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Prepare for Wildfire Season with an Emergency Checklist

Wildfires affect thousands of residents each year. An emergency checklist can help you prepare before it is too late.

From Maine to California and across the southwest, residents of more than 25 states across the U.S. are experiencing drought conditions this summer. Across the country, drought conditions range from abnormally dry to moderate, severe, extreme, and exceptional drought levels. During a severe drought, water shortages are common, and in an extreme drought, major crop losses can occur.

Dry conditions combined with high temperatures during the summer months make areas experiencing a drought even more vulnerable to wildfires. Below-average rainfall and other precipitation over an extended period of time dries out crops, soil, and wooded areas, making wildfires easier to start and harder to extinguish. In addition, reduced water in streams, rivers, and lakes can cause water shortages through an entire region, sometimes impacting multiple states at once.

Wildfires Impact Air Quality for Residents

Exceptional drought conditions are affecting U.S. residents in California, Utah, Colorado, New Mexico, Texas, and Oklahoma. Dozens of other states are experiencing abnormally dry or moderate drought conditions. Combined with rising temperatures and strong winds, dry vegetation can catch on fire from just one spark and quickly spread. Wildfires can start from electrical accidents or lightning storms, or from human acts like campfires and the use of power tools. Dry crops, wood, and other vegetation feed wildfires, causing a perfect storm that impacts thousands from just one spark.

According to the U.S. Environmental Protection Agency, inhaling smoke from wildfires can be harmful to your health. Even if you can’t see smoke in the air, if you smell smoke from wildfires burning in your area, your health could be affected. Wildfire smoke is made up of gas and small particles from the wood and other burning materials. Breathing it in can aggravate your eyes and respiratory system. Coughing, burning eyes, and a runny nose are common side effects of smoke inhalation. People with serious health conditions, including lung or heart disease, often experience even more harmful effects.

To reduce the health risks from wildfire smoke inhalation, consider installing a high-efficiency HVAC filter in your home. If you live in a drought or wildfire-prone area of the country, preparing in advance for this type of emergency situation can help ensure your safety. Families should create an emergency preparedness plan to help protect their family members and property. Here’s a checklist to help you prepare for the threat of wildfires caused by this year’s drought conditions.

Fire Preparedness Checklist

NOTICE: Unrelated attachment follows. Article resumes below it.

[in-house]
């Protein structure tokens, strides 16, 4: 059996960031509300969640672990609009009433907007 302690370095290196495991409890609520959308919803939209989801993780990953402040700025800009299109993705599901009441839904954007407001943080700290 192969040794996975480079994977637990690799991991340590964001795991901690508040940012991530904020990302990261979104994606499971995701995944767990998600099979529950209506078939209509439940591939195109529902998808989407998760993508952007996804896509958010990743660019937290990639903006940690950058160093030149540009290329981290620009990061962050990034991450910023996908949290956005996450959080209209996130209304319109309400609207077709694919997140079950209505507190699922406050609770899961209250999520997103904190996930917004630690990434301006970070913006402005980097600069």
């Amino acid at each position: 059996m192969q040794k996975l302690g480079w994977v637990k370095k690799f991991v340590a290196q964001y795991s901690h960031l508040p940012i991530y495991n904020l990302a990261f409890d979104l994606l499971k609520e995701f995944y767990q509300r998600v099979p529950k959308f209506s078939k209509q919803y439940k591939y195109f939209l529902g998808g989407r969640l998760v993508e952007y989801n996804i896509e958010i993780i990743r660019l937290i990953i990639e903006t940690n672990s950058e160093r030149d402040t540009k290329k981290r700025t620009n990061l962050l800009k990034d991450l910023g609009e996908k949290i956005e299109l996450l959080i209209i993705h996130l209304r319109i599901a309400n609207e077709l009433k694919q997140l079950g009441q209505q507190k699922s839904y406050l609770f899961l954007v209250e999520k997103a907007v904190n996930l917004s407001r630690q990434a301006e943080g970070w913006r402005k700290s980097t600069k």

Download printable PDF

Emergency Preparedness Checklist: Evacuation Plan

If you live in an area of the country experiencing drought conditions, stay alert to the threat of wildfires. Create, update, and review your family’s evacuation plan each year to prepare for a wildfire evacuation order. Understanding the safest routes out of your community and practicing your own evacuation plan will help ensure your family is prepared if an emergency happens.

If wildfires are burning in your area, listen to local radio and television stations for updated emergency information. If a wildfire evacuation order is given by authorities, having an emergency preparedness plan in place will help your family evacuate quickly, safely, and efficiently, without leaving anything essential behind. Your evacuation plan should include a list of key items to bring with you, including valuable papers and mementos.

Reducing Wildfire Property Damage

During a wildfire, hot embers and gas can breach a home’s exterior through combustible foundation walls, crawl spaces, and basement windows. Newly constructed buildings help to minimize this risk by meeting strict FEMA fire safety guidelines. This includes protecting the underside of homes with fire-resistant materials. In addition, using noncombustible materials for exterior buildings and structures like decks and enclosing these areas with fire-resistant skirting is needed.

Older buildings can be retrofitted with many of these new materials to meet strict fire guidelines. In addition, it’s important to remove combustible items stored in basements or crawl spaces. Additional protection comes from professionally encapsulating and insulating crawl spaces and protecting basements and foundations with fire-resistant materials. To stop wildfires before they reach the home, fire-resistant exterior planning is key. Surrounding homes with gravel, brick, or concrete pavers can help reduce the amount of combustible materials outside the home that feed wildfires.

Wildfire Prevention is Key

Over the past 10 years, more than 64,000 wildfires started and an average of 6.8 million acres burned each year. The impact on individual home and business owners, entire communities, and emergency personnel is enormous, and the threat is growing each year.

To reduce the effects of wildfires in your area, consider that 95% of all wildfires are started by humans. The most common cause of wildfires is a spark from power tools and equipment used in dry and windy conditions. From lawnmowers to weed trimmers, power tools should be used carefully during the dry summer months. Stopping lawn work before 10 a.m. and during windy conditions is a key deterrent.

To prepare your home for wildfire season, contact a foundation repair, crawl space repair, and basement waterproofing professional in your area. From foundation inspections to crawl space protections, our professional team can help your family prepare and reduce the damages caused by wildfires.